Stella Gonet was the first Titiana I saw; I remember being faintly shocked by her randy Fairy Queen, who tussled loudly with a man named Bottom in a huge, swinging hammock. That was at the Barbican in 1995 and, as a young girl, I was frightened a little by this prowling Fairy Queen; she also lent the play a veneer of sophistication and ‘adultness’ that somehow pushed me away.
Yet A Midsummer Night’s Dream is a play that is obsessed with young love and young people. This is perhaps why Gonet’s horny Titania upset – she felt too grown up. Judi Dench, now in her 70s, might not be the obvious choice to solve this problem, yet her performance is remarkably youthful, innocent and free.
Dench’s Titiana is both regal and ridiculous. In the opening scene, Dench is a dead-ringer for Elizabeth I, processing smoothly above and amongst her subjects. But the clues to her later transformation are there from the start: though she sweeps about in a majestic gown, two white forms sprout up from behind her dress, faintly reminiscent of angel’s wings. Once under Oberon’s spell and trapped by Bottom’s questionable charms, Dench’s early commanding presence melts away and her Titiana dissolves into a giddy school-girl, in love for the first time.
Dench abandons herself to the role and finds real innocence in her performance. Everything about her feels young: her smile is impossibly wide and her laugh guttural and unconscious as she fawns over her ass, clinging onto his furry form and affectionately joining in with his snorting laughter. To see one of our finest, most experienced actors drool over a donkey only notches up the silliness of these scenes, as well as highlighting Shakespeare’s talent for conjuring up near-impossible fantasies, yet somehow making them believable on-stage.
Dench’s playfulness is systematic of the light, whimsical feel to Peter Hall’s absorbing Rose Theatre production. The show is underpinned by a desire to have fun with Shakespeare; a quality that is sometimes lost in more ‘complicated’, modern-day productions. Hall achieves this playful feeling by encouraging exuberant but unfussy performances from his actors and creating little interference on-stage. The floor is black, the props kept to a minimum and the scenery sketched in with some clever lighting; these simple stage effects allow the piece to skip along at quite a pace and prevent any feeling of formality creeping in.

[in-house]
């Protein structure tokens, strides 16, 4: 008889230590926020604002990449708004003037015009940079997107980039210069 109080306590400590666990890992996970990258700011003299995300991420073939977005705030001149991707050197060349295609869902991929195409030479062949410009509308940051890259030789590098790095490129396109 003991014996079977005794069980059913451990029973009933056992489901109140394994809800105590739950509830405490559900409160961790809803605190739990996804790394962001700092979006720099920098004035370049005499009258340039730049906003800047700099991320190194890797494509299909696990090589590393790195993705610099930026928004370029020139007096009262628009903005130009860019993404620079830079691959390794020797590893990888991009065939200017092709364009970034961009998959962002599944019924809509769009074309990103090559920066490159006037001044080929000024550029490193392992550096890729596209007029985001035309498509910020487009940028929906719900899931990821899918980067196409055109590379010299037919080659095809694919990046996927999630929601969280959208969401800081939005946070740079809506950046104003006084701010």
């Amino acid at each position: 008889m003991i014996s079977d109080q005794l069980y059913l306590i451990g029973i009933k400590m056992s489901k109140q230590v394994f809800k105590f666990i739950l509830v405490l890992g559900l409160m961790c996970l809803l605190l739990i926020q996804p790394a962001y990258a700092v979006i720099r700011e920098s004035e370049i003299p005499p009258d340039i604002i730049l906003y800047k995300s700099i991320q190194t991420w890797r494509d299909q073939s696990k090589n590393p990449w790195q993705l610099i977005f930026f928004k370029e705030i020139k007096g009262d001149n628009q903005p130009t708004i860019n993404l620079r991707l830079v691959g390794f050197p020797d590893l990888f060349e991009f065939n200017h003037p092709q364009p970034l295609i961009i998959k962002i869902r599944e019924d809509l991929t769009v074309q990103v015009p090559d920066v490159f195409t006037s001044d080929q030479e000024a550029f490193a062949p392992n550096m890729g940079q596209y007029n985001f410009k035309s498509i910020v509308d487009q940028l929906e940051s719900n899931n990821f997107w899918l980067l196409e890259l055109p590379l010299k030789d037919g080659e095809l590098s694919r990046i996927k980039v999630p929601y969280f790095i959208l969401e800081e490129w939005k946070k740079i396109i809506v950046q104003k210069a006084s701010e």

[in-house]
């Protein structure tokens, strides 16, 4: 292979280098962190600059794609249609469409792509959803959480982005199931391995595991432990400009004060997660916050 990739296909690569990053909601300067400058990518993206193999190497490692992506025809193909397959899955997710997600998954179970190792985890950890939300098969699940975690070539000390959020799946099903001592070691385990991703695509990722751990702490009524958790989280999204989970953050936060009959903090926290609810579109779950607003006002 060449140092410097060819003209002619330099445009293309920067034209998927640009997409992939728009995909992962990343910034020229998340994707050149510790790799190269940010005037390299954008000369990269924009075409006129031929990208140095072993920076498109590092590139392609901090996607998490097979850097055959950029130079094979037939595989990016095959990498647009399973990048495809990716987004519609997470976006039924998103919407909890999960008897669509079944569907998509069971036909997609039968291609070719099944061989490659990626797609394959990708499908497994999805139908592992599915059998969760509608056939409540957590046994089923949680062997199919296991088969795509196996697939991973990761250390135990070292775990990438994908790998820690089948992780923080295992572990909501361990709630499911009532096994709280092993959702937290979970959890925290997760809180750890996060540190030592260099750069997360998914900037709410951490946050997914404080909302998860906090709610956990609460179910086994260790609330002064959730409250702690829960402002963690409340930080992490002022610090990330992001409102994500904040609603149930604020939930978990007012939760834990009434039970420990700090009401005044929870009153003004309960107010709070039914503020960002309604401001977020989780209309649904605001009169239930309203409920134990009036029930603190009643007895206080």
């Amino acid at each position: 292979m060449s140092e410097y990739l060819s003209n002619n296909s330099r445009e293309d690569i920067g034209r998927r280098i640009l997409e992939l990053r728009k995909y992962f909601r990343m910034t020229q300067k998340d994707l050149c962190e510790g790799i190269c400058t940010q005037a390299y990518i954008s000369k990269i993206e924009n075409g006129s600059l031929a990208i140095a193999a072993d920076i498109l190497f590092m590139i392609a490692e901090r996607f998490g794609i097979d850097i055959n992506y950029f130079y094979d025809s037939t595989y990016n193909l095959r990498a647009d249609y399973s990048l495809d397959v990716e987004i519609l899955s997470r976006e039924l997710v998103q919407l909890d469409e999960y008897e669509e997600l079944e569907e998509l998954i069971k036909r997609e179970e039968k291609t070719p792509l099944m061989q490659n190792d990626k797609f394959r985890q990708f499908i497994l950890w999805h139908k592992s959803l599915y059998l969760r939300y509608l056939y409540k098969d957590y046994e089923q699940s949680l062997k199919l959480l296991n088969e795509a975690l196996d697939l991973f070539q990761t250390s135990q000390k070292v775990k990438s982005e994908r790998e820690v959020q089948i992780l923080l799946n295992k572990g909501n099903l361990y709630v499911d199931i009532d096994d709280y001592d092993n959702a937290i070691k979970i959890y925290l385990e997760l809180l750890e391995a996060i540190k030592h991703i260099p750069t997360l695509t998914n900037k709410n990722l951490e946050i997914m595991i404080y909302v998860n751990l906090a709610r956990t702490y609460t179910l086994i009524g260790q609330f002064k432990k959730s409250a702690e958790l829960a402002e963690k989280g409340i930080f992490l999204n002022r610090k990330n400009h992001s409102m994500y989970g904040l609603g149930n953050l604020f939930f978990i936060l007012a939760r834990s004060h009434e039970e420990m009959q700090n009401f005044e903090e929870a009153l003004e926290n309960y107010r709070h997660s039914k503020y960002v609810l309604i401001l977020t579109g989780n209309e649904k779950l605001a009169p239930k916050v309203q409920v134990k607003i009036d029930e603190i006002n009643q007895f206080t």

The smooth staging and unfettered performances mean the show often feels more like a drama festival, a family Christmas schtick, than a Shakespeare production. This is just as it is should be and means that Bottom and his amateur actor pals, rehearsing a sublimely awful play to perform to Theseus, fit in seamlessly with the overall production. In fact, whereas sometimes this framework involving Bottom and his pals can feel a little stiff - tagged onto a more formal, ethereal Shakespeare play – here, this paltry but plucky group of performers set the tone for this bubbling, high-energy production.
Chris Jones as Bottom absolutely owns the stage, which juts into the audience and allows him to grab hold of the audience instantly. It is a performance packed with natural comic flourishes – silly gestures, winks, lewd noises, whatever feels right at the time – from an actor unfazed and inspired by Shakespeare. From amateur actor to ass, he is an explosive and addictive presence on-stage and when his slow-mo death finally arrives, the audience is reluctant to let him go.
Bottom is obviously comic gold, but there are nuggets lurking everywhere in this production and none more sparkling than Charles Edwards’ Oberon. Looking and sounding like Dr Who in fancy dress, Edwards plays the Fairy King as a limelight-hogging Queen. Edwards sulks, struts, gossips and meddles his way through the play in a vibrantly camp performance, which works well with Dench’s giddy transformation.
There are notably tougher, more complicated roles in this play and Rachael Stirling, though she is an undoubtedly powerful actress, feels slightly out of synch with the show. Her Helena is the character on the wrong side of young love and her absolute submittal to the dashing Demetrius sometimes feels too painful in this relatively painless production.
Reese Ritchie also has some problems as Puck – he can cackle and pounce across stage as much as he likes, but his Puck is missing some punch. It is a gem of a role – open to bold, unique interpretations – but Ritchie misses the mark, hovering somewhere between frightening and fun.
That the two palpably darker roles stutter slightly is perhaps indicative of a production that, although deeply enjoyable, can feel a touch light in places. But does that really matter in a play that ends with a spectacularly awful amateur production, which is largely there for big, belly laughs? This is a play that both celebrates and laughs at the illusion of theatre and the illusion of young love - something that Hall’s production recognises and recreates quite wonderfully.
Till 20 March